Drug and alcohol addiction is an equal opportunity destroyer of people’s lives. It doesn’t matter who you are, where you come from or what you do; anyone can develop an addiction to substances and it slowly can tear your life apart and can throw the lives of your family and friends into dysfunction. Indeed, drug abuse and addiction can bring serious physical and psychological consequences to the addict, but the severity of these impacts can differ depending on the demographic group. These differences can be clearly seen when discussion how addiction manifests when comparing its effects and treatment outcomes for both men and women.
Addiction: No Longer Considered “A Man’s Disease”
Up until recent history, substance abuse and addiction were commonly seen as a being a man’s issue. In recent years, researchers in the addiction field have broadened their focus to include the differences regarding the impact addiction has on the lives of both men and women. As a result, more is known about the biological, psychological and social factors that affect how men and women experience addiction and what types of treatment can best address their needs. It is important to understand and address these specific needs so that both men and women can help the proper help they need to effectively overcome their substance abuse and addiction.
Gender, Drug Use and the Adolescent Years
Regardless of gender, the adolescent years are the time when both sexes begin to experiment with drugs and alcohol as well as other risky behaviors. Overall, countless studies have shown that adolescent boys are more likely to engage in risky behavior than girls–and that includes using drugs and alcohol. Information from several surveys has pointed out that boys are twice as likely to start engaging in drug use behaviors in comparison to girls.
There are also gender differences seen in this age demographic in regards to the types of drugs being used. For example, data collected from SAMHSA shows that 21.7 percent of girls aged 12-17 admitted to drug treatment do so because of alcohol compared to 10.5 percent of boys in the same age group. From the same SAMHSA study, 80.7 percent of boys admitted to treatment cited marijuana as their primary drug of choice in comparison to 60.8 percent of girls. Additionally, for those in the 12-17 age group admitted to treatment for meth abuse, girls (4.2 percent) far outnumbered boys (1.3 percent) in regards to meth being the primary drug of choice.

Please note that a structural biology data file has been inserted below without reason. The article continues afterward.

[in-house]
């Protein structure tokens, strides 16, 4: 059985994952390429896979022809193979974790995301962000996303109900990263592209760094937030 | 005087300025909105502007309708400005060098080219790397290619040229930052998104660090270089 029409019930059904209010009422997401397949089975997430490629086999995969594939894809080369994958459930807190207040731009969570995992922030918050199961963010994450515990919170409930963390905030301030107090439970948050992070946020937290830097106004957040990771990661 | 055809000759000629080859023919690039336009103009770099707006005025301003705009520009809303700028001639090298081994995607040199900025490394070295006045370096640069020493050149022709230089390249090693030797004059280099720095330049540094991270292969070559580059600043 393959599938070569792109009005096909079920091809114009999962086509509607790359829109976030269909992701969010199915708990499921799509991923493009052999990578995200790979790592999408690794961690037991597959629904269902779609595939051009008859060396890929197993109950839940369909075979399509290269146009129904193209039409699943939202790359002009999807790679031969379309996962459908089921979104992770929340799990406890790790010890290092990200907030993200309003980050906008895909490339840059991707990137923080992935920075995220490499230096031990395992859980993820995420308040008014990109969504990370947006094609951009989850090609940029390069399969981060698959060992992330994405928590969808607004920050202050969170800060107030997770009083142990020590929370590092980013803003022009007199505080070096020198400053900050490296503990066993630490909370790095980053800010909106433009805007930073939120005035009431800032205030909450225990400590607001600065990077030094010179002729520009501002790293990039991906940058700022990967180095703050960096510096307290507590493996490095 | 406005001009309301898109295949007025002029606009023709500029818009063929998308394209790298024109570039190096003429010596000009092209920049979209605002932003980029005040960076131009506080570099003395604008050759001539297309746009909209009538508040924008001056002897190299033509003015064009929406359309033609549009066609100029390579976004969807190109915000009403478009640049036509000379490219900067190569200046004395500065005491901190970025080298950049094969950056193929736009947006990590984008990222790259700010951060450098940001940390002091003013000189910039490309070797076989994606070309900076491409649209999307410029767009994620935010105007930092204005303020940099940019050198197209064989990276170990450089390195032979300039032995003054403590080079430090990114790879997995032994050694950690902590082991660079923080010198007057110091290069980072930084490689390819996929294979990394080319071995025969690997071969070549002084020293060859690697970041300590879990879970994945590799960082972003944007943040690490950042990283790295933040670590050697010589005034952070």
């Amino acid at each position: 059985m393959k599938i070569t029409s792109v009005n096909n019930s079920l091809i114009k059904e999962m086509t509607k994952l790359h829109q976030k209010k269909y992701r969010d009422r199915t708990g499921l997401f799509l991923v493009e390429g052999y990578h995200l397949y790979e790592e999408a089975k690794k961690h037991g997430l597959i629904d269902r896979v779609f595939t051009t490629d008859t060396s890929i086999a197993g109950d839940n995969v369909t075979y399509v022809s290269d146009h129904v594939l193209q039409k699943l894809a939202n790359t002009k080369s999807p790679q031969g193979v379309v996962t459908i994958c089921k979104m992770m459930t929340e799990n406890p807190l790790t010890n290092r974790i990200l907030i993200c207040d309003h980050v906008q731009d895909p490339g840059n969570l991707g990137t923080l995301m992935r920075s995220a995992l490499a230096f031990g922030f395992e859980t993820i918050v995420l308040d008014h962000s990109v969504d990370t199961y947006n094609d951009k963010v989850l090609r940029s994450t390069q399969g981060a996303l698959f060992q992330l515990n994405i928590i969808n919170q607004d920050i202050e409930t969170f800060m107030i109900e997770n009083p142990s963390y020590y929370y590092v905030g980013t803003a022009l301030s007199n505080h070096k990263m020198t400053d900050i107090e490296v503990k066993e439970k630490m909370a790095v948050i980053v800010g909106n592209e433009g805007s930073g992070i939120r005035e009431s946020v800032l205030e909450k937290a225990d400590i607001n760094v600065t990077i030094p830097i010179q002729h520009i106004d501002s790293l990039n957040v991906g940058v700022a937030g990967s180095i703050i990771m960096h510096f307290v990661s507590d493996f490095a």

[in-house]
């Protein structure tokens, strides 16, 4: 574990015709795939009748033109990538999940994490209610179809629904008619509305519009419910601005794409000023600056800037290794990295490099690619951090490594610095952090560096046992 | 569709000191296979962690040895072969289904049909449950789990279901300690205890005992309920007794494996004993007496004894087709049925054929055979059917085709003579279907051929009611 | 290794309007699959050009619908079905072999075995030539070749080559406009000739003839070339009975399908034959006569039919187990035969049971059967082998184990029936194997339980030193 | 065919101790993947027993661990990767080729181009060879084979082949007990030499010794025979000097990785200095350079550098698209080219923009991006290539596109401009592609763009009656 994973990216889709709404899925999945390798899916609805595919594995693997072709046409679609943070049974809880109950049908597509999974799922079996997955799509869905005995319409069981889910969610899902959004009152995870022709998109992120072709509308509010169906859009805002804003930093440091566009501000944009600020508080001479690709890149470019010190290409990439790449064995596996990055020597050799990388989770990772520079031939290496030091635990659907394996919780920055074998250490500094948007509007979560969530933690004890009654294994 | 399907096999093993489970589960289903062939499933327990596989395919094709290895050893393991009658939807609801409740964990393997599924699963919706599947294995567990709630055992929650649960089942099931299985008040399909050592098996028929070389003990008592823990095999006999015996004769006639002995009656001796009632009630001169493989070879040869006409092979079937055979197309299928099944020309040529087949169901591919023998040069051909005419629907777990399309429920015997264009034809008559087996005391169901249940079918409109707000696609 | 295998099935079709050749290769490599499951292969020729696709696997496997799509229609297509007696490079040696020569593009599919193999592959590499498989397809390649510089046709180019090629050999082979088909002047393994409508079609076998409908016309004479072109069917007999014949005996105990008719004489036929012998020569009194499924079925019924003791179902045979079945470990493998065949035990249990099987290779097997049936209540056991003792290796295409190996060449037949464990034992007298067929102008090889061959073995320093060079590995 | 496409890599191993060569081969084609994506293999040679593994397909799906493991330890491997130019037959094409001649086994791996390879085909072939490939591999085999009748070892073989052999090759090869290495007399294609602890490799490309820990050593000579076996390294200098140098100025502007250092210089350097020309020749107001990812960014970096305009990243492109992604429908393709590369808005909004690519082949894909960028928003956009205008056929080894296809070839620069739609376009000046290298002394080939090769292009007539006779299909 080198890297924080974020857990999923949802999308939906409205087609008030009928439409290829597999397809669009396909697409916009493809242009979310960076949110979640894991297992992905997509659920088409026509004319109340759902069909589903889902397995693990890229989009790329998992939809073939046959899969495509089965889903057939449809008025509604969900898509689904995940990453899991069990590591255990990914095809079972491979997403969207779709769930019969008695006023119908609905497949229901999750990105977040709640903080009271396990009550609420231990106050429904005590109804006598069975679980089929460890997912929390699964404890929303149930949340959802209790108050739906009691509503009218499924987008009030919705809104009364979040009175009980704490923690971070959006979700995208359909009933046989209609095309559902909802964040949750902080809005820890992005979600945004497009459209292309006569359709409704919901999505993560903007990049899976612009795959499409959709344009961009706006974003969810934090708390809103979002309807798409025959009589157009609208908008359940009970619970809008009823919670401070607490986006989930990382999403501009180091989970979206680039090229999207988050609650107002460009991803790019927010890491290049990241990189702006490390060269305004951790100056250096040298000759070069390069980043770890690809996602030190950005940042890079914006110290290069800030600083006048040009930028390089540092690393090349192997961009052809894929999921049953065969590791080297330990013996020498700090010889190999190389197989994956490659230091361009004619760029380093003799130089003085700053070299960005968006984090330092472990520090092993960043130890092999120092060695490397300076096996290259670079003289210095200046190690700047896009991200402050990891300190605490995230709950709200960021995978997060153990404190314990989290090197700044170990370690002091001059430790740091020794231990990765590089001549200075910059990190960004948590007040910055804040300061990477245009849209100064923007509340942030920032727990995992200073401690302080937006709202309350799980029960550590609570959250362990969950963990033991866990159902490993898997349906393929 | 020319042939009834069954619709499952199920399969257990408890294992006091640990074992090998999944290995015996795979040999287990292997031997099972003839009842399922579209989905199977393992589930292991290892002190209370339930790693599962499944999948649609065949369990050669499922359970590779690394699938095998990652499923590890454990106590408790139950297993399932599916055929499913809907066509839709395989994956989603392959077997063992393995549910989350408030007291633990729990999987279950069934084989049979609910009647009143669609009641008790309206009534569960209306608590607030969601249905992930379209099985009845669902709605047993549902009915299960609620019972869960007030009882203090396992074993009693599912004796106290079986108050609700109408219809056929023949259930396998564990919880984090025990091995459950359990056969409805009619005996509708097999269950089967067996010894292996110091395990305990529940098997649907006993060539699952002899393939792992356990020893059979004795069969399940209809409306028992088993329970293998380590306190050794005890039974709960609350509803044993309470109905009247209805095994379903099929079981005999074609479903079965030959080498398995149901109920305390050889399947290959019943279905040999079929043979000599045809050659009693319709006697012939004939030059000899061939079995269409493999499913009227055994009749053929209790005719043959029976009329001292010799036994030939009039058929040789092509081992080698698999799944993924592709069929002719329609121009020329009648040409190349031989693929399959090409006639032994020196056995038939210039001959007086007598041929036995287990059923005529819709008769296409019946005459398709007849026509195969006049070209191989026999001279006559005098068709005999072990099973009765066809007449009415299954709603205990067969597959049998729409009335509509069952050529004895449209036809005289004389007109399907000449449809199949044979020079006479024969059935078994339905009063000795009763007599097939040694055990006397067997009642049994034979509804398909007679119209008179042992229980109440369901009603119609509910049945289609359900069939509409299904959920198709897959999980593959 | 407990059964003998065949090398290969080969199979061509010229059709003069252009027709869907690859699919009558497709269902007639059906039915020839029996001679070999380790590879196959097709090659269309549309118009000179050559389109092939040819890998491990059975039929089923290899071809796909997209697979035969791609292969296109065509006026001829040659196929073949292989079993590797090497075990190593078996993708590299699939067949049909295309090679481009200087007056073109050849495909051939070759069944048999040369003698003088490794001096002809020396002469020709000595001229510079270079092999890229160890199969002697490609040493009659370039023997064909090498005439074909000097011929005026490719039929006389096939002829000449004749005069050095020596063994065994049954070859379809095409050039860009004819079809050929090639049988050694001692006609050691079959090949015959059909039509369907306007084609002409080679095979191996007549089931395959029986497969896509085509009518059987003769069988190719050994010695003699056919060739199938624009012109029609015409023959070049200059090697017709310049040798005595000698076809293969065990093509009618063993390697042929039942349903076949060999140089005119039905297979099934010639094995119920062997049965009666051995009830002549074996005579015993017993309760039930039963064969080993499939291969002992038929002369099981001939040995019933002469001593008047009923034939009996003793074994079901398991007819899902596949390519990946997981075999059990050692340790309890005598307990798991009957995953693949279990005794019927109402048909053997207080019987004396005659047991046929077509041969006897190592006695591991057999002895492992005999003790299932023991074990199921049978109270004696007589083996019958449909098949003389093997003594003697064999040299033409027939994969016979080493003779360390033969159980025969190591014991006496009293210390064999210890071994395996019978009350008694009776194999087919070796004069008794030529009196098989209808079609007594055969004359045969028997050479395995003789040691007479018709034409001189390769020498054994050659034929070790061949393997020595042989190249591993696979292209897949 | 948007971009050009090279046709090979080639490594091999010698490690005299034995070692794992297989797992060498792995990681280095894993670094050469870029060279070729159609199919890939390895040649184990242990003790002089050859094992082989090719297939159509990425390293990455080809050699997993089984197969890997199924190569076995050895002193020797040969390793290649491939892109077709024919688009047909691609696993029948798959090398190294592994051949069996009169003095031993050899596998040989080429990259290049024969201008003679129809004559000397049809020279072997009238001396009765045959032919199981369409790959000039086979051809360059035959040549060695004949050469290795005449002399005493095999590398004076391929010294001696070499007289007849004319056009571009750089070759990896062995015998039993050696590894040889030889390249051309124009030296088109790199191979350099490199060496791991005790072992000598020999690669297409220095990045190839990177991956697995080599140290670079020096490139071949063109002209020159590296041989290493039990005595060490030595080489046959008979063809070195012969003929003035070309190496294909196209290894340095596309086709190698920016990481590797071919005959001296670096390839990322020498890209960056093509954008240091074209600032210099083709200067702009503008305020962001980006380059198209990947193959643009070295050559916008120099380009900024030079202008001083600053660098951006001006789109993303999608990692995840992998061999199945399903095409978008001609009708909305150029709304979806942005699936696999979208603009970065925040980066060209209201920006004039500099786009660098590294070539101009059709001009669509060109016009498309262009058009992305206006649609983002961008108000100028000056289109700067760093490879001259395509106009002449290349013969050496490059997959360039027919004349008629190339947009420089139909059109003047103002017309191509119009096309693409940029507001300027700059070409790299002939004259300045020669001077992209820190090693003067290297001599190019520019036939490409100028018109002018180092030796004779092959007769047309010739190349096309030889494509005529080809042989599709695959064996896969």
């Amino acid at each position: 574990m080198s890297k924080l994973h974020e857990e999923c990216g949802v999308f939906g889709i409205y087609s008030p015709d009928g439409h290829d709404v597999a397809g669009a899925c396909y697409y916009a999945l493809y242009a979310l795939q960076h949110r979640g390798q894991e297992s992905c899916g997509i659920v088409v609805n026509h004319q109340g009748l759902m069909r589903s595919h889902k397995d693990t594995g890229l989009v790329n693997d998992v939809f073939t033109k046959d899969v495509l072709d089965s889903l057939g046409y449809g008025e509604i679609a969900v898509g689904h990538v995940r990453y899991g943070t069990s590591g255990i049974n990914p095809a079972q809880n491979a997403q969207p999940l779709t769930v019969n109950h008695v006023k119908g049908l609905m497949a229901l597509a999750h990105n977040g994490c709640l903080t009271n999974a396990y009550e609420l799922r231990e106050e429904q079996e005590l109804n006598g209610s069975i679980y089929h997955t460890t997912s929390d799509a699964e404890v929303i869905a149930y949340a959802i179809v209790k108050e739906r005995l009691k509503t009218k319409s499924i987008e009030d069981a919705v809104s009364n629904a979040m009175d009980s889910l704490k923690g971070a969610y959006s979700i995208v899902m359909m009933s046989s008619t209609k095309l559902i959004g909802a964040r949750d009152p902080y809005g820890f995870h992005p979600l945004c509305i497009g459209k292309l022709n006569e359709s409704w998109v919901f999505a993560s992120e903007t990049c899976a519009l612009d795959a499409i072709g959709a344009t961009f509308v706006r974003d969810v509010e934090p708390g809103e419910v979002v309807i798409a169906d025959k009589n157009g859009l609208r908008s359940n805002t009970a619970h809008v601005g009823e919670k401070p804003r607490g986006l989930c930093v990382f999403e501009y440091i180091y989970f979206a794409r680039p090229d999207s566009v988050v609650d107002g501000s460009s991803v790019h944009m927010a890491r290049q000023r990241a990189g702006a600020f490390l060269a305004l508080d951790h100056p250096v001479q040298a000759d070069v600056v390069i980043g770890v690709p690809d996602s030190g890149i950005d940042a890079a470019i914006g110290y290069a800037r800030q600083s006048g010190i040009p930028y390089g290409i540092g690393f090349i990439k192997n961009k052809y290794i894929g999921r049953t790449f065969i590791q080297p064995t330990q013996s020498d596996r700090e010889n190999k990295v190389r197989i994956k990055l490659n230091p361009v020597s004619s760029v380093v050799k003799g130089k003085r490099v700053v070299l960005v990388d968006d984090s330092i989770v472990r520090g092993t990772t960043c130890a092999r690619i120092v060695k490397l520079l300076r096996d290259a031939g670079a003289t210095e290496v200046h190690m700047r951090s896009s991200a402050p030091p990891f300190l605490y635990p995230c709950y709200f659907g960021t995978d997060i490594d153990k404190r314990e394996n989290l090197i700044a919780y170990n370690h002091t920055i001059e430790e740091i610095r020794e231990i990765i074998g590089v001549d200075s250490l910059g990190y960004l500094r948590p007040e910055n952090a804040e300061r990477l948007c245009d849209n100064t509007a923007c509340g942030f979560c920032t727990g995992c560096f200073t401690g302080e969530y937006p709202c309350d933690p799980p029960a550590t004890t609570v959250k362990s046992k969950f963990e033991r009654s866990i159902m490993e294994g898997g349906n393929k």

Differences in How Addiction Develops Between Men and Women
When it comes to the prevalence of drug and alcohol abuse in men and women, men, in general, are more likely to develop a substance abuse issue that women. For example, men are twice as likely to develop and meet the criteria for drug and alcohol dependence in comparison to women. It is also estimated that men are three times as likely to become alcohol dependent or alcoholic. However, men and women are equally addicted to drugs such as methamphetamine and prescription medications.
There are also differences in the reasons men and women abuse drugs and alcohol. It is well-known in the addiction treatment and prevention community that co-occurring mental disorders often the root cause of drug and alcohol use. In general, men tend to use substances to try and increase positive moods and as a coping mechanism in dealing with social and behavioral problems. On the other hand, women tend to abuse drugs and alcohol as a means of self-medication in an attempt to deal with emotional and psychological issues.